Despite its status as a “resting pose,” Child’s Pose can be the Marmite of yoga asana for many people. You either love it or you hate it. 
When I started practicing yoga as a mother – eventually of five, finding the time to go to a yoga class was a major effort of planning and delegating. Once I had made it on to my mat I wanted to really go for it. The last thing I wanted during my precious moments of me time  was to curl up like a little mouse and be still.  I could feel myself almost drumming my fingers with impatience and agitation with my desire to move on to something more challenging. 
However when I came to do my yoga teachers training and yoga began to take on an increasingly significant role in my life and not just an escape from child rearing, I noticed a shift in my relationship with Child’s Pose too. I no longer felt frustrated by what I perceived as wasted time sitting back on my heels. In fact, I actually began to look forward to it.
When I heard the word, “Balasana,” any previous frustration melted away and was replaced by respect and a quiet curiosity. With a new found ‘teachers mind’ I began to explore subtle variations of the pose with my arms, legs and breath. Throughout my many months of teachers training whilst I enjoyed all the challenging stuff, the wisdom, the philosophy and anatomy I started actually choosing Child’s Pose whenever it was presented as an option. 

In my home practice I found myself in Child’s Pose more often based on learning to actually listen to the call of my body, mind, or spirit. Slowly, little by little, practice by practice I had grown to love my nemesis pose.  

Looking back, it’s not so difficult to understand why this gentle, humble asana eventually seduced me into its care.

1. Child’s Pose provides respite between effort

Maybe it is an age thing, my urban life of physical work and the demands of a large family  but I now really love the  moments of rest granted by Child’s Pose.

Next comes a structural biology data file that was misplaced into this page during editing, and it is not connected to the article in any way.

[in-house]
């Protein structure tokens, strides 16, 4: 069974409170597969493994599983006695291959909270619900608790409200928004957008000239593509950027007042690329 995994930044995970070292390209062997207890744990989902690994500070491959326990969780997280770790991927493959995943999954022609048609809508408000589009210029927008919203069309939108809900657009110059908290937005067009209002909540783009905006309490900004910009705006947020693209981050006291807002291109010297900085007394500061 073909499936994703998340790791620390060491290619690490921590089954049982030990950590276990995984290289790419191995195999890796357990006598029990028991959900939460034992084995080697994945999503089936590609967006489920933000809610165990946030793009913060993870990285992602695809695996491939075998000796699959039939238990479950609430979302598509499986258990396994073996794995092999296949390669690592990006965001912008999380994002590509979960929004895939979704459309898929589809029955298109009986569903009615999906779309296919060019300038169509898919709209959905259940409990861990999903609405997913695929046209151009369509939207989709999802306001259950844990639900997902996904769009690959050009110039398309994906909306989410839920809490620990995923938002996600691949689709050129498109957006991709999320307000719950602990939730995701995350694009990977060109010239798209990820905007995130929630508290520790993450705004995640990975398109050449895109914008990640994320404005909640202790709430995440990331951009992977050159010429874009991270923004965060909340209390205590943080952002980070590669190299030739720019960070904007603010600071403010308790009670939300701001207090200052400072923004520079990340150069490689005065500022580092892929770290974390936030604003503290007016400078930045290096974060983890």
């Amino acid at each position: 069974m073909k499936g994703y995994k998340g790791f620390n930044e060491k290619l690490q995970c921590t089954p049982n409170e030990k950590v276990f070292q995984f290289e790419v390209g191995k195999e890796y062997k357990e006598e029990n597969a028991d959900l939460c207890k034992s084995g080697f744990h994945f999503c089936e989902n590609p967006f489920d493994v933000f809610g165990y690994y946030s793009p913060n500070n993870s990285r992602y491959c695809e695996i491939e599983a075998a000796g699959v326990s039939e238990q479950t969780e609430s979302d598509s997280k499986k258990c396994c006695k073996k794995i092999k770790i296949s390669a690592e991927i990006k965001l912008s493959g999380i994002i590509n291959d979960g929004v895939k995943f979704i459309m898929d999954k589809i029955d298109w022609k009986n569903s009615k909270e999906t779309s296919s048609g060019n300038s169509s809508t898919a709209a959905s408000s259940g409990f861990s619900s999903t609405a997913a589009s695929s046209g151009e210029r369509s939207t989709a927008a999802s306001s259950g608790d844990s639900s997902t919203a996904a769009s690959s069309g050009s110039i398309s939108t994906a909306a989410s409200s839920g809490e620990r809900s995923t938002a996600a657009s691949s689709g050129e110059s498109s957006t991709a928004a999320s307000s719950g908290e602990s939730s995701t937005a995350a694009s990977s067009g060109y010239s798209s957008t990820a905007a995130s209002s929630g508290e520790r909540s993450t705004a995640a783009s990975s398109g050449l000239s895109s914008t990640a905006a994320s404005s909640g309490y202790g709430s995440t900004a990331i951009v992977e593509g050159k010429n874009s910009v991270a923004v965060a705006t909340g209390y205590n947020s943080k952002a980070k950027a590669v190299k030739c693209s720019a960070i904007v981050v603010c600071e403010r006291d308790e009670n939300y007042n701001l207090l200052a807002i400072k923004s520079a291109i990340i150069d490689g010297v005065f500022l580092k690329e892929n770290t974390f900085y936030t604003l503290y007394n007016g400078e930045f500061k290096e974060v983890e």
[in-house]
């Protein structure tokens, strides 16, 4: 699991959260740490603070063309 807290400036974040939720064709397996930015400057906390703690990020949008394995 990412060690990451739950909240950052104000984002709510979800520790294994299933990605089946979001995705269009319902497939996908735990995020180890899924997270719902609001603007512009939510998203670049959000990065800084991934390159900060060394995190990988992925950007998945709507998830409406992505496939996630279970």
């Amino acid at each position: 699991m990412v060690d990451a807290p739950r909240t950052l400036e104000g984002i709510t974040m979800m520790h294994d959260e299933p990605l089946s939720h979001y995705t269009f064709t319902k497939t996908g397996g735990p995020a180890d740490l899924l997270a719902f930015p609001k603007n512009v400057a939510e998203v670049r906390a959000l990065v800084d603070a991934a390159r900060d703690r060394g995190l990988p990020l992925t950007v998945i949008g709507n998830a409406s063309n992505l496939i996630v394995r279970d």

Child’s Pose provides respite time between my efforts: a moment when I can breathe, recharge and revitalise before asking my body to work again. It encourages me to be grateful for the strength, flexibility, and stamina that allow me to move and experience a full and active life.

Child’s Pose invites me to reflect on the positive changes that come from my yoga practice. 
It appreciates the time and effort I put in when working through challenges. No matter what the outcome.

Child’s Pose inspires me to appreciate my body and its incredible abilities, no matter what my level of practice.

2. Child’s Pose gives me time to take stock

Sometimes, despite my good intentions, I am on my mat, but my mind is miles away.
Child’s Pose gives me time to take stock, to check in and think about why I may be 
distracted or discouraged or apathetic. It offers me a second chance to return my practice in 
a better way, with more intention and focus.

Child’s Pose allows me check in with my body as well as my mind. To scan my body for 
stiffness, tightness, disquiet, fatigue. It encourages me to ask if I should dig deeper. If I 
should be more gentle or I need to take some healing breaths. Or perhaps I simply need to rest.

No matter what I am feeling mentally or physically, Child’s Pose encourages me to explore 
and consider my needs on any given day.

3. Child’s Pose is always there

 Child’s Pose is always there for me. No matter where I am in my practice, no matter what pose or sequence, the door to Child’s Pose is always there with a welcome sign on it.

When I realise my muscles aren’t trembling with joy, Childs Pose calls me from the corner 
enouraging me with the assurance that it’s there for me should I need it.. Child’s Pose gives me permission to try, fail, rest, and try again. 

Child’s Pose accepts me unconditionally. It knows that on some days I want to explore and others I want to take refuge. That two contradictory thoughts can be part of the same journey.  It doesn’t need to know whether I am on the path or off it  rather, it asks me how I want to travel. It reminds me that I don’t always have to push and struggle, that can pause and rest along the way.

I can celebrate my successes. I can explore obstacles and reflect on challenges. I can take time to heal, center myself, and redirect my focus. I can set a new intention at any time. And thanks to what I’ve learned from my beloved Child’s Pose, I can do this off the mat as well as on it.